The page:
Wednesday, October 8, 2008

Classical versus Traditional Martial Arts

A few months ago, one of my students felt bad because someone told her Zen Goshindo was not a 'real' karate system. That it was just made up. Well, here is some good news that I hope will help.

I always get a good laugh when martial artists begin to talk about how traditional their style is and how it has stayed true to the founding artist of the style. I also chuckle when they say Zen Goshindo is not a traditional style of karate because it is eclectic and borrows from other systems.

Let's take a journey back into time and take a quick look at the formation of Karate, more specifically Shotokan. It is the first Japanese Karate system and its founder, Gichin Funakoshi, coined the term 'karate'. Prior to that, karate in Okinawa was known as 'te' or simply 'hand'. It was also known as "Chinese Hand" referencing influences from Chinese Kung fu. In fact, Shotokan is an eclectic formation of Kung fu, Okinawan 'te' and Japanese culture. It was formed shortly after WWII.

You see, modern day Karate was formed and developed into 'systems' after WWII, mostly because martial artists recognized an economic value in developing systems they could sell. So, what I call Classical Systems, were formed during this time. It was a time of economic hardship in Japan and to make a living many of the old Masters taught US Serviceman. To be competitive they needed to have a 'system' that could be reproduced.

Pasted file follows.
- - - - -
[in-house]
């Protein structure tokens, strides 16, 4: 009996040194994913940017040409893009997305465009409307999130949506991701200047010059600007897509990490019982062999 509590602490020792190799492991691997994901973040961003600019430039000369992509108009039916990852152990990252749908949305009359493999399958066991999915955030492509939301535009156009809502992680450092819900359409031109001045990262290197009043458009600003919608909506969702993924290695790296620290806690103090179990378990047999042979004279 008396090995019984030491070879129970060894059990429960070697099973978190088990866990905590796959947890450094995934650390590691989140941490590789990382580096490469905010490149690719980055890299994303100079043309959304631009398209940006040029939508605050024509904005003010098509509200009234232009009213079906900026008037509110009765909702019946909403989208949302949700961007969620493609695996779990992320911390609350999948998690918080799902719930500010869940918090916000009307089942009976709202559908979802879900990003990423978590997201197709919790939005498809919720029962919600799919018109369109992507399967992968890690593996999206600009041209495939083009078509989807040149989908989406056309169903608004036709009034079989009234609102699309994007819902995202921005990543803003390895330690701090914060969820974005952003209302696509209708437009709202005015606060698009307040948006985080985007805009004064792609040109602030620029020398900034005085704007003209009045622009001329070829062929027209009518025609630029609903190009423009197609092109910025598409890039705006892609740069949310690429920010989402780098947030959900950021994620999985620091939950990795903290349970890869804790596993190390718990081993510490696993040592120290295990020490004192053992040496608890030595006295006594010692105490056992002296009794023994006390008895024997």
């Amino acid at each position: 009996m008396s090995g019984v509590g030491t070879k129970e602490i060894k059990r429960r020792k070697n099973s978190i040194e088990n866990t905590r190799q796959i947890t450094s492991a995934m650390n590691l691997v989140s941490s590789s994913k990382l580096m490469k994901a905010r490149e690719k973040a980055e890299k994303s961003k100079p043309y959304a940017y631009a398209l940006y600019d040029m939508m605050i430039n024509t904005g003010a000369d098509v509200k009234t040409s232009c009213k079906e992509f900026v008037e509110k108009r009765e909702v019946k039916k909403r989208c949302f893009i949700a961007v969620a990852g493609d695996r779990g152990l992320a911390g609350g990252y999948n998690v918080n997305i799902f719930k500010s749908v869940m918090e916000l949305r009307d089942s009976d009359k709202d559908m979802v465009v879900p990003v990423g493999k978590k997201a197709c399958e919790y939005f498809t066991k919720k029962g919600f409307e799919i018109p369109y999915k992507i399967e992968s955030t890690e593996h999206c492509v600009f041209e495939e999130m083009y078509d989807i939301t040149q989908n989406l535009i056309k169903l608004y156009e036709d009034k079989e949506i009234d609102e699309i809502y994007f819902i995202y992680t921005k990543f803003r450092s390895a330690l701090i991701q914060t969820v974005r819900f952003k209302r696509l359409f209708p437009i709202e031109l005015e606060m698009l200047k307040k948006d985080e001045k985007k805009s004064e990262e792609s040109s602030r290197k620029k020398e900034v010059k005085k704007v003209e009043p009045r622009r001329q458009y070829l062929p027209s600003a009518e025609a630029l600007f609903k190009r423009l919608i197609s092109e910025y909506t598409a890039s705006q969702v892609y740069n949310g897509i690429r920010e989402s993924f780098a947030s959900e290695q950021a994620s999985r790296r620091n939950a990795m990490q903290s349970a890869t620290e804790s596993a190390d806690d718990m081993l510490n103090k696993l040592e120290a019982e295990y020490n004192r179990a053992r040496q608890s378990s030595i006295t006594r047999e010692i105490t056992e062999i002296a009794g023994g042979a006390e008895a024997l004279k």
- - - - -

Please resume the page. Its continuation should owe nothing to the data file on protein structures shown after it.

Some of these systems were Shotokan, Goju-ryu, Shorin-ryu and Uechi-ryu. Other smaller systems existed, but these are the major players, or I should say, the ones that survived economically. These are the ones I also call, 'frozen in time', as they try to maintain the original teachings of the founder. These systems also competed for students and didn't always get along.

Zen Goshindo Karate is not a Classical Style frozen in time. It is a living, breathing Traditional Style based on Eclectism, just like Karate was prior to WWII! (Note: I am not slamming Classical Styles for sticking to original formats or having economic success...for without them we would not be where we are today)

All systems of Karate are mixed or eclectic in nature. Take Isshin-ryu for an example. Isshin-ryu Karate, which Zen Goshindo evolved from, is an eclectic form of Goju and Shorin-ryu, developed by Shimabuku Sensei. It is now considered Classical as well, but took many years for the Japanese to accept it.

It is Traditional to be Eclectic. Many of the old masters, such as Funakoshi, Shimabuku, Miyagi (Goju), Oyama (KyokushinKai), studied with different teachers and systems until forming their own. Zen Goshindo Karate is such a style.

One of my teacher's teachers was Tadashi Yamashita of Shorin-ryu fame. He told Master Dean, "We are in America now. Go steal all the techniques you can." He was returning us to the pre-WWII days when it was acceptable to go and learn all you could from whom you could find. And this is what Master Dean told me to do. Which I did.

What many of the Japanese Master's loved about coming to America was the openess and freshness of students. Even the Zen masters who came to the states would comment on how Zen is fresher and in line with the Zen spirit than in Japan where it had gotten stylized and rigid.

Zen Goshindo Karate is proudly a Traditional, and yes, Eclectic system of Karate that traces its lineage through the Classical Systems all the way back to the Shaolin Temple of China. So, when anyone says Zen Goshindo Karate is not "real" or Traditional, just say 'Thank You' and perhaps they will allow you to enlighten them.

Take Care,

Sensei Dave

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